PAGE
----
Study shows newspaper brands reaching fewer Canadians

Most readers consume their content across multiple platforms, but overall reach is declining very gradually.

On a weekly basis, newspapers are reaching fewer Canadians.

That’s according to the recent spring study by Vividata. The firm’s most recent study shows that overall, 82% of Canadian adults read or access magazine and news brands, including community newspapers, in an average week via print or digital platforms.

Other topline findings include that 70% read newspaper brand content in an average week, with just over half accessing content via a mobile device, while 76% read magazine brand content in an average month, with food, travel, and health magazines remaining the most popular among Canadians.

Although Vividata’s Spring 2020 Study was in the field for three months prior to the COVID-19 lockdown, it does lay down a foundation for assessing change in media consumption behaviours.

Magazine brands reach nine out of 10 adults across the country, a figure that remains stable. The other findings are fairly consistent year-over-year with only a variant of a few points either way. For example, while 57% of magazine readers are reading exclusively via print and 18% read print in combination with more than one digital device, a year ago 63% of readers were print exclusive.

On a weekly basis, newspaper brands reach three out of five adults across Canada. A year ago, reach was three out of four.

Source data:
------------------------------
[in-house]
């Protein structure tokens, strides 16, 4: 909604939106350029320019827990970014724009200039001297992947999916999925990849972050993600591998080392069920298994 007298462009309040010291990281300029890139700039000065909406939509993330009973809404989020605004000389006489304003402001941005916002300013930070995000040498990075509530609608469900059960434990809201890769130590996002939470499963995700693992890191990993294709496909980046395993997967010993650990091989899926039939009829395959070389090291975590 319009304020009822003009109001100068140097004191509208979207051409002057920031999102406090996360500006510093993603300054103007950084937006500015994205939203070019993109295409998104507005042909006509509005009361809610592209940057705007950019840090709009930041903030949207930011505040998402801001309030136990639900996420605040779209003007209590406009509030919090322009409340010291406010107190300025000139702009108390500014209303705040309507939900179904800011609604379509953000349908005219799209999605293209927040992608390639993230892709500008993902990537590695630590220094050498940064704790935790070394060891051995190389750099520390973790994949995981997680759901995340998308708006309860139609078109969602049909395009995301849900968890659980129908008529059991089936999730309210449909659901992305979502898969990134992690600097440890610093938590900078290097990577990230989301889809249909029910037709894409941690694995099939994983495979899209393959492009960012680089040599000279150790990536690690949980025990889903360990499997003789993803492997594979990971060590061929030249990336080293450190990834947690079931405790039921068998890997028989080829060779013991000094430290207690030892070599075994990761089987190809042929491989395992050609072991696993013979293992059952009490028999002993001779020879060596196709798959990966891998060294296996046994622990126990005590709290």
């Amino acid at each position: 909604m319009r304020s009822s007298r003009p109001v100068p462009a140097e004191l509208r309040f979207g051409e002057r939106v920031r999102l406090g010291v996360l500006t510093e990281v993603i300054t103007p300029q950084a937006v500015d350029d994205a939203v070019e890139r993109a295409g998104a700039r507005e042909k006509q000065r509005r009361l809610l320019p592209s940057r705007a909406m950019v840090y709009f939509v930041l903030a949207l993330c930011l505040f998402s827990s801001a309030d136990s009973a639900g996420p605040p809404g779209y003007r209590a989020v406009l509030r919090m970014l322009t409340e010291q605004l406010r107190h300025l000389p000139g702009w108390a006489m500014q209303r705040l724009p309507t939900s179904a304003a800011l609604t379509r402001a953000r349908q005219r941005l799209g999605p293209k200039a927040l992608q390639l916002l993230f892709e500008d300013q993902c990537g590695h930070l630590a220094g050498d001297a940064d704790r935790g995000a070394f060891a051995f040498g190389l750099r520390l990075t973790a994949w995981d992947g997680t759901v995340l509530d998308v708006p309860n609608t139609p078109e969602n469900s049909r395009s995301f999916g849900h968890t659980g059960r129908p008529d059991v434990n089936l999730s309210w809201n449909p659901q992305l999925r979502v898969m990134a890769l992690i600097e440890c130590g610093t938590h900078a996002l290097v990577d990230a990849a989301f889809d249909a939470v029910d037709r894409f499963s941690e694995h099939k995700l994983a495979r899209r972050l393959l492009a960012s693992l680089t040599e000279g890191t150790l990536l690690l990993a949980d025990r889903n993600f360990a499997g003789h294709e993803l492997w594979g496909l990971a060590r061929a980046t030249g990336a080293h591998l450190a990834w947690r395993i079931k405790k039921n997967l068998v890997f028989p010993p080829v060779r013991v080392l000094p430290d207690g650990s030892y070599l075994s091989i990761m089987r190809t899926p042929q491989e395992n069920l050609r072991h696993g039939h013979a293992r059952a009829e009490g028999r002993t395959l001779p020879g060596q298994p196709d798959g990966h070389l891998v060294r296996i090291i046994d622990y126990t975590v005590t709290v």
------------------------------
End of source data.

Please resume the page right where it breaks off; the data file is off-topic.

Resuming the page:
Platform readership of newspaper brands continues to vary by title, with 54% of readers accessing the content on a mobile device and 36% reading only print editions. The platform also varies by day of the week – newspaper brand readers are more active on digital during the weekdays, while print dominates the weekends.

Digital reading is greater among Millennials and Gen X than other generations. Interestingly, Gen Z is more likely to read print-only than digital-only. However, there are fewer readers who are exclusive to one medium, since cross-platform readership is consistent for all generations.

The findings for community newspapers are similar to Spring 2019. On a weekly basis they achieve the highest reach in British Columbia, Quebec and Ontario. Community newspaper readership is stronger in smaller markets and readership increases with age. Readers are most interested in local news and one in three receives flyers with their community paper.

The study covers 10 provinces, five regions, 41 markets and 36,338 Canadians aged 18+.